Here’s something you probably didn’t know: right now, all across the country, thousands of people are getting paid to deliver cars to the far reaches of the United States and Canada.
And we’re not talking about people who drive giant trucks with ten cars loaded on them.
We’re talking about individual people’s cars being driven across the country and specialty cars being driven cross country as well.
In both cases, people make good money doing this work and very people even know that the job exists.
Basically, there are two kinds of jobs where you can get paid to deliver cars.
The first is for private people.
This usually involves people who are moving to another state.
They will often fly or ride in a U-Haul truck with their personal belongings to get to their new home.
But what about their personal car?
Who drives that to their new home?
The answer of course is that you do.
While it is also possible to hire a company that will load your personal car onto a car transport truck, many people prefer to simply have their cars driven.
They usually get there faster and the car often arrives in better condition.
In addition to this, specialty cars such as ambulances, limousines, delivery trucks and even school buses are all driven from the manufacturer (or port where they arrive if manufactured overseas) to the local place where they will ultimately be delivered.
In general, those who have a regular driver’s license can take a job delivering these vehicles as well.
How Much Can You Make?
According to one site, Roadrat, which sells a kind of kit for those interested in pursuing a career like this, people who do this on a full time basis typically take home around $50,000 per year or about $200 per day.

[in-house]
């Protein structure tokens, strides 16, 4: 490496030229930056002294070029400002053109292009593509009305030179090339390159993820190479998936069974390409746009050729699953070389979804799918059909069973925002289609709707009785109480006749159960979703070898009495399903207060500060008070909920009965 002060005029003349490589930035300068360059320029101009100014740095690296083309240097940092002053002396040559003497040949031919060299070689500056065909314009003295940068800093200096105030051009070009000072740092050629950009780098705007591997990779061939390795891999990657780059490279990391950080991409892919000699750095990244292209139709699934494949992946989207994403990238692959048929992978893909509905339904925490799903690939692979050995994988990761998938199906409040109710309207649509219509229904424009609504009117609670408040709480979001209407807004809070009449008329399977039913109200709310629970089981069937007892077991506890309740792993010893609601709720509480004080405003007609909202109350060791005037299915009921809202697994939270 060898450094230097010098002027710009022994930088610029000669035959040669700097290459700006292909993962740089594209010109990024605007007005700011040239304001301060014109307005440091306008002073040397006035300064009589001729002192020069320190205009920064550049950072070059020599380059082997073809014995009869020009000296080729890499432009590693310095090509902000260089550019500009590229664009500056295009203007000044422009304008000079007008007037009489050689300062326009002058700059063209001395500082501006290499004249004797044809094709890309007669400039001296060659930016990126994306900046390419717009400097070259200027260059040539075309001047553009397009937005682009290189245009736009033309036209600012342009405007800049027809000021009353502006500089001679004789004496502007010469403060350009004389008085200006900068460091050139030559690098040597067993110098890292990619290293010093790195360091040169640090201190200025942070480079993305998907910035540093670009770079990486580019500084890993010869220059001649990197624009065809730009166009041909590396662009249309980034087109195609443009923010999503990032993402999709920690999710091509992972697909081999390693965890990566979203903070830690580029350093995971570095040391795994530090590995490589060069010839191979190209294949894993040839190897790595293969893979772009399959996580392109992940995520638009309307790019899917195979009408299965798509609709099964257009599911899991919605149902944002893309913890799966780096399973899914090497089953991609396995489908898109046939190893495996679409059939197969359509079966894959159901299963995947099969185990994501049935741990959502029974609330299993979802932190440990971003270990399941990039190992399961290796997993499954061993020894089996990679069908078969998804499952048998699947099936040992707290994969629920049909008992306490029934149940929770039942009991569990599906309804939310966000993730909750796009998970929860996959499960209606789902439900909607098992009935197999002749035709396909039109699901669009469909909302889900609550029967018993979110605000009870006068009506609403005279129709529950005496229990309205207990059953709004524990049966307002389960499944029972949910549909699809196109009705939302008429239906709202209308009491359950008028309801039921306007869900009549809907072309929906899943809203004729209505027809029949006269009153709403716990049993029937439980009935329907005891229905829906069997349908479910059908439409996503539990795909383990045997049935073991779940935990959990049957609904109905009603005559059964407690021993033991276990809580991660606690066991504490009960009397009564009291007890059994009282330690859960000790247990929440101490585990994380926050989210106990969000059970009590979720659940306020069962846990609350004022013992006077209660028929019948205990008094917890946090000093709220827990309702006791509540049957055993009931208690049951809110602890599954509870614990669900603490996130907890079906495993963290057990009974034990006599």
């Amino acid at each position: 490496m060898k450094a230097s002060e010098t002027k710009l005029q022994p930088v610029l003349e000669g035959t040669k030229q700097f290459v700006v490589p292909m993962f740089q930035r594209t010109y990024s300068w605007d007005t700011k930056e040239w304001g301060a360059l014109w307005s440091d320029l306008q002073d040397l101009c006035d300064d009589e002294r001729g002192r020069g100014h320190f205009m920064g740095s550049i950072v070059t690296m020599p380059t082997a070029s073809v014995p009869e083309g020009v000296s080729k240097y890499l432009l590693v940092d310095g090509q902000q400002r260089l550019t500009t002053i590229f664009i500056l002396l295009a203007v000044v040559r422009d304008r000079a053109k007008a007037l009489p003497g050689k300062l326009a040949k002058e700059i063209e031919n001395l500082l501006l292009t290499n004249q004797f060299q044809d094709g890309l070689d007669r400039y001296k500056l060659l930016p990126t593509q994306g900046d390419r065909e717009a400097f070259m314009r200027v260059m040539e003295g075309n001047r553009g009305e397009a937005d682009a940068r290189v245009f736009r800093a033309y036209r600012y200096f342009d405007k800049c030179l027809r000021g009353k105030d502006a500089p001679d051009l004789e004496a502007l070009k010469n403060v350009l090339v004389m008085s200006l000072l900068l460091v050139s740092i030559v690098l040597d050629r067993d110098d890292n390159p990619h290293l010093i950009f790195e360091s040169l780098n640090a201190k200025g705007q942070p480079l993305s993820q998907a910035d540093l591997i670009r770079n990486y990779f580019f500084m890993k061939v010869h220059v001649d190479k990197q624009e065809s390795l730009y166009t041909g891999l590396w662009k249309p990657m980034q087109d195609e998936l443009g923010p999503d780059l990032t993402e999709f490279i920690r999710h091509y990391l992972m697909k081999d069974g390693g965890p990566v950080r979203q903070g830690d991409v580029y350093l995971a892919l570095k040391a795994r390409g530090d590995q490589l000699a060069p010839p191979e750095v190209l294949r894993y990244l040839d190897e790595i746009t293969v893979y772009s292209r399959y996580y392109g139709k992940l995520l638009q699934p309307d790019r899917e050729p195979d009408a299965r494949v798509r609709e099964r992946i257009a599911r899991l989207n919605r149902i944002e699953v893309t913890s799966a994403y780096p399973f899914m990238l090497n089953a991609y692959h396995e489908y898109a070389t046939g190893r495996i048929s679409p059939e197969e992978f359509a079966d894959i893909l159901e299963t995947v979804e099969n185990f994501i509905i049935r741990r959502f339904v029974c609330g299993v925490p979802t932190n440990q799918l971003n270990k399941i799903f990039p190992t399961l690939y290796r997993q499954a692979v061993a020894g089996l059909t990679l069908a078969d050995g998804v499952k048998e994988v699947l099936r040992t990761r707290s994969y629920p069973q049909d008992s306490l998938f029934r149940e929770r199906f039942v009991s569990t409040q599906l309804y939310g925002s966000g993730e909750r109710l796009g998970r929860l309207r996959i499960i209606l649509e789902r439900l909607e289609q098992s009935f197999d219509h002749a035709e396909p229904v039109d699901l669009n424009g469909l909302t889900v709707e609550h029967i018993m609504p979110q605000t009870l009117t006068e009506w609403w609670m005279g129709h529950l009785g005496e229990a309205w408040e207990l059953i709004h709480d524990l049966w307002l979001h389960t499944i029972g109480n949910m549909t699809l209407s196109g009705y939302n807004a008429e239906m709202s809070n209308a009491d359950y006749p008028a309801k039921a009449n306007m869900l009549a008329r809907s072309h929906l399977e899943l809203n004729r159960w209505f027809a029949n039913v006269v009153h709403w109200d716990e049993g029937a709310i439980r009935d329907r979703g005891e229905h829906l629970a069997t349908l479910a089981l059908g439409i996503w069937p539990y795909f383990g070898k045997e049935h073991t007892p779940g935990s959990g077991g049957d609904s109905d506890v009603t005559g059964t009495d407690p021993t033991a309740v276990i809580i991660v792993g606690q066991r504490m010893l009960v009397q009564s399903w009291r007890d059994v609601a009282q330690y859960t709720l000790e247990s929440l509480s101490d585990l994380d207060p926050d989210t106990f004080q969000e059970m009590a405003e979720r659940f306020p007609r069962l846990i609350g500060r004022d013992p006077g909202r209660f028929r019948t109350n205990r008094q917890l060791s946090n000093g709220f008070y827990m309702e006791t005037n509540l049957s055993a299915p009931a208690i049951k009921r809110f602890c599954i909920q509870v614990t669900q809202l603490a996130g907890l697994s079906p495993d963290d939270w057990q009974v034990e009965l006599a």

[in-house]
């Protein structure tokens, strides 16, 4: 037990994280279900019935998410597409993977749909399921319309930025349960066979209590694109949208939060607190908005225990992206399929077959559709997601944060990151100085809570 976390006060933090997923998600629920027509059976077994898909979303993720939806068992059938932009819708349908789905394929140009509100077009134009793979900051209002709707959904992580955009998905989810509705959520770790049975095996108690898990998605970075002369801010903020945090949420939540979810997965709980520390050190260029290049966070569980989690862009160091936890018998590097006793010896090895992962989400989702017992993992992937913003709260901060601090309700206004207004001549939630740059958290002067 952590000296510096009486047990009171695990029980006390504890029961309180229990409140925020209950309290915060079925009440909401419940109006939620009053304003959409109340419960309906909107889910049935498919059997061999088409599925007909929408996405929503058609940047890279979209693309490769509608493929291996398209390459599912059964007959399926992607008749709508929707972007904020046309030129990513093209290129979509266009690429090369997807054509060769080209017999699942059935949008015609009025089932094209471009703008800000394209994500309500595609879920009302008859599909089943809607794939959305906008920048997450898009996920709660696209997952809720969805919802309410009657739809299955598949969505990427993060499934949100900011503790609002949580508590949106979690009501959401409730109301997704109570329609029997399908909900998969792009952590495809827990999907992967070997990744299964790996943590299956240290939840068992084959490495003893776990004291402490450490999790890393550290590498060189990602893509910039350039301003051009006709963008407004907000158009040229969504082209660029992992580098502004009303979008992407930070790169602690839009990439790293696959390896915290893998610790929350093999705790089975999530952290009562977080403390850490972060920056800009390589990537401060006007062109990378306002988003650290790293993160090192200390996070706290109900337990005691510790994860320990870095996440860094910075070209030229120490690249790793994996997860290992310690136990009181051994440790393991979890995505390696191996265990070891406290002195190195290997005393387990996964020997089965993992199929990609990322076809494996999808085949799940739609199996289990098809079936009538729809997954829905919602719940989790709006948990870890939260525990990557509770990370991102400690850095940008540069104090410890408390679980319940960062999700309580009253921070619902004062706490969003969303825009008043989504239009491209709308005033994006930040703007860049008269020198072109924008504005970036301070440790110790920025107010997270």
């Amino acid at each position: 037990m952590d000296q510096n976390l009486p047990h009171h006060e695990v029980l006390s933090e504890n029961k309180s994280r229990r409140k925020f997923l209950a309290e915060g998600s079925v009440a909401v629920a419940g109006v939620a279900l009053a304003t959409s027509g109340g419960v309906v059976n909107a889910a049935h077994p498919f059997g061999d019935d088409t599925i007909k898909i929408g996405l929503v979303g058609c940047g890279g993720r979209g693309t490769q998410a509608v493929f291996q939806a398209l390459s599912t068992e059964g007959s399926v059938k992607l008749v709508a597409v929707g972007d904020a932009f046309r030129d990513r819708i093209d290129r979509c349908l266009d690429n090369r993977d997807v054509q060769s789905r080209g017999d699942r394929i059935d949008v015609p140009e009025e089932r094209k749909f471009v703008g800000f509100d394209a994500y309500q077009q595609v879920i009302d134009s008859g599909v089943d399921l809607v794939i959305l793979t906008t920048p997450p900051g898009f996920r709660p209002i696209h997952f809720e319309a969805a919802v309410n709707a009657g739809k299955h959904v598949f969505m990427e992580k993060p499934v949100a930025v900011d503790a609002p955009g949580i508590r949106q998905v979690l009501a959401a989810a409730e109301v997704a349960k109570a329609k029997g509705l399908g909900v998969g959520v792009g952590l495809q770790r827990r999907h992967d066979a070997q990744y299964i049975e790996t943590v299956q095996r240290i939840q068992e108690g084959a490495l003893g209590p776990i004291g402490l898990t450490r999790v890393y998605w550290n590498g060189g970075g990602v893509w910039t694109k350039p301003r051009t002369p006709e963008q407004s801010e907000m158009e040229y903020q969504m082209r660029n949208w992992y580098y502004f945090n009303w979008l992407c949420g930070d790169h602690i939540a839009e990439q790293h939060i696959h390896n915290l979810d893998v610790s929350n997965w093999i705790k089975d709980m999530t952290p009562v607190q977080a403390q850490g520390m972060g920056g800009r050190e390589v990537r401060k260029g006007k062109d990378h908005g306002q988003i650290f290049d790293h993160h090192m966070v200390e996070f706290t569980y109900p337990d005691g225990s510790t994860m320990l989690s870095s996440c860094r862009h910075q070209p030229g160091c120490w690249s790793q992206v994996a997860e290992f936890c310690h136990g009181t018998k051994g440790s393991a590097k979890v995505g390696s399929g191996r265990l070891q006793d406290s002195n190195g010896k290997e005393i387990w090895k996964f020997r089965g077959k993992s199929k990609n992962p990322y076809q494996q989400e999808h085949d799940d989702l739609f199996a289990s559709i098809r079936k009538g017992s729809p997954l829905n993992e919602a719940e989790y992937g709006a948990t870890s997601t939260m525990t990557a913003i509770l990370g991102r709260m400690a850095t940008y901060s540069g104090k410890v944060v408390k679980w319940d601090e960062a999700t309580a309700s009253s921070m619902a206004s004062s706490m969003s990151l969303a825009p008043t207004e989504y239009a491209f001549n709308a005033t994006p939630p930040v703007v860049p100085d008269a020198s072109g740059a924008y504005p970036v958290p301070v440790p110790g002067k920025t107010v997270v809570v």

CNN by contrast, did a short article on the subject (you can see both articles below) and mentions that the average pay is around 35 cents per mile plus airfare to fly home.
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Keep one thing in mind when considering taking a job delivering cars: like trucking it is a very lonely life.
You will spend long hours on the road, going through endless stretches of highway.
And while you can indeed see many of the wonders of our nation as you pass through different towns, remember that you’ll have a schedule you are expect to keep.
That schedule typically allows you enough time to stop off for a night to sleep along with bathroom breaks and time to gas up the vehicle you are driving, but not a whole lot more unless you are speeding (in which case, you could have trouble landing these kinds of jobs because your driving record needs to be reasonably clean).
That said, you do have the freedom of the open road and you can often take downtime in between jobs to go and see whatever it is you’d like to see in your final destination.
Qualifications / Requirements
Generally, you need to really enjoy driving and traveling from place to place.
If you think the local greasy spoon is a great place to grab a bite to eat, then you have one of the most important qualifications for this job (on the other hand, if you like fine dining and bedding down in your own home each night, look elsewhere).
Beyond that, you’ll need a regular driver’s license (some states require you to have chauffer’s license, though these generally are not too difficult to get) and a reasonably clean driving record (one speeding ticket likely won’t sink your chances, but if you’ve had a series of bad accidents, you’d best look elsewhere for work.
And check your eyesight before you drive again).
Start by taking the test at Roadrat.
While they are trying to sell you something, taking the test in an honest way will help you gauge if this job is one you really want to take.
If you find that this does seem to fit with your needs, check the local classifieds to see if someone is moving and would like their car driven cross country.
This would make a good first job to get your feet wet.
Then, look into additional work for companies that manufacture and sell specialty vehicles or companies that hire people to transport vehicles.
Check out these helpful resources to find out more about delivering cars for a living:
Car Monkey: Auto Driveaway – This is a good introduction to the idea of delivering private cars for a living.
It gives you lots of good information about the business.
CNN Money: Five Fun Ways to Make Quick Cash – This article actually turned us on to Roadrat, however it has some good information not included on that site.